It's difficult to see a friend you care about struggle with feelings of unworthiness. Low self-esteem, which sometimes develops in childhood, can negatively impact many different areas of a person's life, according to health professionals at Mayo Clinic. Help your friend boost her self-esteem by assisting her in formulating new perceptions of the challenges in her life. Your friend must want to increase her self-esteem, though; otherwise, your efforts may be ill received.
Be supportive. People need several different kinds of support, according to licensed clinical and forensic psychologist Joni E. Johnston in an article published by Psychology Today: emotional, informational, esteem and tangible support. When your friend expresses self-limiting ideas, give him emotional and esteem support. Listen attentively to provide emotional support; encourage your friend to view himself in a more positive light to provide esteem support. Offer support to show your friend that others care about his well-being.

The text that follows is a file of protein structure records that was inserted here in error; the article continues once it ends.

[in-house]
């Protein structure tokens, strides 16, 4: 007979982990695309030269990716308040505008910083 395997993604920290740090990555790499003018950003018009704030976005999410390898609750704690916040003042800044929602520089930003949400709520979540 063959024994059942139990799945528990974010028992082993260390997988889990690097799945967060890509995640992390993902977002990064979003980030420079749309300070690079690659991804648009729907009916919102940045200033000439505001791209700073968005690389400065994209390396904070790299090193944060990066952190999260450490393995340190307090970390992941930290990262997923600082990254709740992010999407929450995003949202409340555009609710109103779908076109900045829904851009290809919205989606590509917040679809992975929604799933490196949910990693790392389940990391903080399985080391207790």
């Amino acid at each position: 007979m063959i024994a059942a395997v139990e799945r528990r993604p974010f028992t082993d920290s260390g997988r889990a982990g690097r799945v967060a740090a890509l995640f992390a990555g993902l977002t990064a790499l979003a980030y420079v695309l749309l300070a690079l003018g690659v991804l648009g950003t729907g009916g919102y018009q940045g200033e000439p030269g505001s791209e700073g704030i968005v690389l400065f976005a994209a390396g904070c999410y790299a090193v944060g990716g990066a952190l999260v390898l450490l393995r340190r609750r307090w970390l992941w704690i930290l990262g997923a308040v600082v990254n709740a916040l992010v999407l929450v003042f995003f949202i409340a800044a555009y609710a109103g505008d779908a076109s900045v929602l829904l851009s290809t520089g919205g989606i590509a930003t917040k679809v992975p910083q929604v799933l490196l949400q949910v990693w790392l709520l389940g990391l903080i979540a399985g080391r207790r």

Ask your friend if she'd like to raise her self-esteem and if she would like your help in doing so. Informational support, or advice, can be offensive when it's unsolicited. Just because your friend is sharing her insecurities with you doesn't mean that she wants you to tell her what she should do about them. Asking her if she would like your assistance shows that you respect her, which will help keep your friendship intact.
Gather helpful materials on ways to build self-esteem. In a 2011 article, Mayo Clinic health professionals offer suggestions on ways to build one's self-esteem: identify troubling situations, become aware of thoughts and beliefs, challenge negative or inaccurate thinking and adjust thoughts and beliefs. Mayo Clinic and other resources can give your friend the tools he needs to boost his self-esteem and improve his quality of life. Encourage him to use these tools as often as necessary.